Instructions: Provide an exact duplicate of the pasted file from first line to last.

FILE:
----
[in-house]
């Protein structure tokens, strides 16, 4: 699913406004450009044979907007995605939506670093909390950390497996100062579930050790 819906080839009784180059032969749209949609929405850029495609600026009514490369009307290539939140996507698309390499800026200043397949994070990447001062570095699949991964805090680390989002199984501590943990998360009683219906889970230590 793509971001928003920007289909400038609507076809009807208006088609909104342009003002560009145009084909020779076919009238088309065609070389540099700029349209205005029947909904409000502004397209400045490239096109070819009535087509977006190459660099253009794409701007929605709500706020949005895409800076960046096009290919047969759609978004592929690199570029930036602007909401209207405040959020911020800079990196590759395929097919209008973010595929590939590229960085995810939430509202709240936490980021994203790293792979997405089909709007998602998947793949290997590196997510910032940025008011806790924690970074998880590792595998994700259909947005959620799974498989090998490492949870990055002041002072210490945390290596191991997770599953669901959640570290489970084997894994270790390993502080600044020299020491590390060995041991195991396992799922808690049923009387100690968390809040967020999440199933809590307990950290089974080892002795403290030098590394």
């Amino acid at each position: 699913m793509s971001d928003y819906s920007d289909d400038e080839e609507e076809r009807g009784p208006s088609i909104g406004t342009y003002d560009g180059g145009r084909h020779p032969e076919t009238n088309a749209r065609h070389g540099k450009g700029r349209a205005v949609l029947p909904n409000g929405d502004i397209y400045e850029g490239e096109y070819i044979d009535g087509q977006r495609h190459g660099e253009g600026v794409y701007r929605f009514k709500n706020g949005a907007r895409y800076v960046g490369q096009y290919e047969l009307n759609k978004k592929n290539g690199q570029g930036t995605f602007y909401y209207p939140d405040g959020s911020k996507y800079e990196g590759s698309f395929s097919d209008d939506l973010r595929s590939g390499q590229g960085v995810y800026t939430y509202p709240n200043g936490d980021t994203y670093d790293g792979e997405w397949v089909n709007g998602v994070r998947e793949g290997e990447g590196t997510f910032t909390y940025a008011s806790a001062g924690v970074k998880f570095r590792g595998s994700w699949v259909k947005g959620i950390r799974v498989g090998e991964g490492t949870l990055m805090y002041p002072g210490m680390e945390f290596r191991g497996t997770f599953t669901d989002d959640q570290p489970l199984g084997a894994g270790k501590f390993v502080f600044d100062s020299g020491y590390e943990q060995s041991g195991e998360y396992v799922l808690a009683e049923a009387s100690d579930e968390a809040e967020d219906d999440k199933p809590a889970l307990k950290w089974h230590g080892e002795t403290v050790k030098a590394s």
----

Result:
[in-house]
């Protein structure tokens, strides 16, 4: 699913406004450009044979907007995605939506670093909390950390497996100062579930050790 819906080839009784180059032969749209949609929405850029495609600026009514490369009307290539939140996507698309390499800026200043397949994070990447001062570095699949991964805090680390989002199984501590943990998360009683219906889970230590 793509971001928003920007289909400038609507076809009807208006088609909104342009003002560009145009084909020779076919009238088309065609070389540099700029349209205005029947909904409000502004397209400045490239096109070819009535087509977006190459660099253009794409701007929605709500706020949005895409800076960046096009290919047969759609978004592929690199570029930036602007909401209207405040959020911020800079990196590759395929097919209008973010595929590939590229960085995810939430509202709240936490980021994203790293792979997405089909709007998602998947793949290997590196997510910032940025008011806790924690970074998880590792595998994700259909947005959620799974498989090998490492949870990055002041002072210490945390290596191991997770599953669901959640570290489970084997894994270790390993502080600044020299020491590390060995041991195991396992799922808690049923009387100690968390809040967020999440199933809590307990950290089974080892002795403290030098590394």
């Amino acid at each position: 699913m793509s971001d928003y819906s920007d289909d400038e080839e609507e076809r009807g009784p208006s088609i909104g406004t342009y003002d560009g180059g145009r084909h020779p032969e076919t009238n088309a749209r065609h070389g540099k450009g700029r349209a205005v949609l029947p909904n409000g929405d502004i397209y400045e850029g490239e096109y070819i044979d009535g087509q977006r495609h190459g660099e253009g600026v794409y701007r929605f009514k709500n706020g949005a907007r895409y800076v960046g490369q096009y290919e047969l009307n759609k978004k592929n290539g690199q570029g930036t995605f602007y909401y209207p939140d405040g959020s911020k996507y800079e990196g590759s698309f395929s097919d209008d939506l973010r595929s590939g390499q590229g960085v995810y800026t939430y509202p709240n200043g936490d980021t994203y670093d790293g792979e997405w397949v089909n709007g998602v994070r998947e793949g290997e990447g590196t997510f910032t909390y940025a008011s806790a001062g924690v970074k998880f570095r590792g595998s994700w699949v259909k947005g959620i950390r799974v498989g090998e991964g490492t949870l990055m805090y002041p002072g210490m680390e945390f290596r191991g497996t997770f599953t669901d989002d959640q570290p489970l199984g084997a894994g270790k501590f390993v502080f600044d100062s020299g020491y590390e943990q060995s041991g195991e998360y396992v799922l808690a009683e049923a009387s100690d579930e968390a809040e967020d219906d999440k199933p809590a889970l307990k950290w089974h230590g080892e002795t403290v050790k030098a590394s």